It’s been six months since the Xbox Series X and its more affordable alternative, the Xbox Series S, officially launched. In that time, we’ve seen Microsoft implement some much-needed improvements to its new Xbox consoles as well as the release of some great games to take advantage of the latest hardware. We’ve also had the promise of some mouth-watering Xbox Series X exclusives on the horizon.
But since the release of the Xbox Series X, the biggest issue for many players has simply been getting their hands on the damn thing. Between a global chip shortage, huge demand, scalpers and the pandemic, getting hold of an Xbox Series X or Xbox Series S isn’t exactly easy.
So is the Xbox Series X worth it? Six months on, I still don’t think the Xbox Series X is an essential purchase right now - here’s why.
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My Xbox Series X has been gathering dust in recent months. I just haven’t been given a reason to actually use it. After the launch and the novelty of playing optimized titles on the new Xbox, I found my interest waned. I’ve been jonesing for a brand new Xbox Series X title to make the most of the console’s sheer power but have been left at somewhat of a loss. Meanwhile, my PS5 has been a much more enticing proposition, offering the likes of Returnal - which takes full advantage of the new PlayStation hardware - and Resident Evil Village - which offers PS5 3D audio and DualSense support that the Xbox Series X version doesn’t.
It’s a real shame because the Xbox has all this horsepower and no room to gallop. While playing a backlog of titles on Xbox Game Pass initially filled the void, I’ve now become less interested when offered the chance to play a brand new first-party PS5 game instead. And it doesn’t look like that’s going to change for a while yet. As I look to the months ahead of Xbox, I know that while there are some amazing titles on the distant horizon, there’s not much that looks like it will encourage me to throw my PS5 to one side and jump back into the Xbox Series X.
It’s hammered home that the Xbox Series X seems to primarily be a vessel for Xbox Game Pass. But given the price of the vessel, I would hope that there would be something that made it a bit more than that. Six months on, it simply doesn’t feel that way.
An extra boost
That being said, since the Xbox Series X launched, Microsoft has implemented some much-needed improvements and features that make the Xbox Series X experience smoother. Perhaps the most welcome of these new features is FPS Boost. While the Xbox Series X launched with Auto HDR, which added HDR to backwards compatible games played on the console, FPS Boost goes one step further, improving the framerates of these titles and making their performance more stable - in some cases increasing an older game’s framerate to 120fps.
At present, FPS Boost only applies to Xbox One games, and to a specific selection of games. But the list is fairly extensive and we’re likely to see this feature rolled out to Xbox 360 and original Xbox games in the future. FPS Boost is a fantastic upgrade, particularly for those with an Xbox Game Pass subscription, as it allows Xbox One games to utilize the power of the Xbox Series X. So, for compatible games, it feels less of a technological step back when you decide to revisit some of your favorite Xbox One games.
This is particularly useful for those who are still playing multiplayer games like Battlefield 5 on the new console, as the increase in framerate means that you actually feel like you’re utilizing the Xbox Series X’s power, even if you’re not playing an Xbox Series X title. But, while FPS boost is great, I can’t help feeling that I want more of a focus on brand new games rather than improving older offerings. It continues to feel like Microsoft, to a degree, is trying to fill the Xbox lineup hole.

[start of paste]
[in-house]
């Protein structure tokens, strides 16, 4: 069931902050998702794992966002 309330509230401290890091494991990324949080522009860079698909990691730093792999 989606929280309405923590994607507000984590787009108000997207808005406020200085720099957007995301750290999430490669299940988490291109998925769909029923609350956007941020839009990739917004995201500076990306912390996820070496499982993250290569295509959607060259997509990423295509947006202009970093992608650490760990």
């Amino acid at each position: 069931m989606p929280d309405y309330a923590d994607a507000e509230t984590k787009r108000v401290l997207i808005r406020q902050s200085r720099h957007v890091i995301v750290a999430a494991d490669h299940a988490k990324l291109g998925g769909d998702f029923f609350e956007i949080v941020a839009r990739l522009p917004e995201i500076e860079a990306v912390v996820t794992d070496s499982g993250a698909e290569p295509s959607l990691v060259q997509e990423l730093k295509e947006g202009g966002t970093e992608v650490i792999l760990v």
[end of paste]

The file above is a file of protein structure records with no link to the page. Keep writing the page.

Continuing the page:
In addition to FPS Boost, we’ve also seen Microsoft roll out some overall quality-of-life improvements. I already loved the Xbox Series X’s Quick Resume feature, allowing you to jump between a handful of games at your leisure without having to reboot them from scratch. But Microsoft rolled out some welcome improvements to the feature in May which has made it even easier to navigate - and faster than before.
This update made Quick Resume more reliable and made it easier to actually see which games are stored in Quick Resume. Previously, I found a degree of trial and error was needed to work out exactly which games were stored in Quick Resume - and which were compatible with the feature - only realizing that a game wasn’t stored when you were greeted with a boot-up screen again.
Handily, you can now see when a game supports Quick Resume and which are currently suspended, with the ability to simply select each game from the My Games and Apps menu. It’s an improvement that makes an already fantastic feature even better and, for me, it remains one of my favorite Xbox Series X features.
Another big update we’ve seen to the Xbox Series X is the inclusion of dynamic backgrounds. This is something I felt should have launched with the console as, until recently, you had to look at some pretty boring static backgrounds. Dynamic backgrounds aren’t necessarily a big deal but given that the Xbox UI hasn’t received much in the way of exciting updates, and still feels considerably last-gen, the offer of some personalization is welcome. Though, I still hope at some point that Microsoft will give the Xbox Series X UI a major overhaul, adding a bit of extra pizazz that separates it from its predecessor.
Xbox Wireless Headset
From its launch, the Xbox Series X has provided an amazing audio-visual experience thanks to its 4K Blu-ray player, access to an abundance of streaming services, and support for Dolby Atmos and Dolby Vision. And while every headset can take advantage of Dolby Atmos - with some games offering native support - Microsoft decided to go one step further and release its own Xbox Wireless Headset back in March.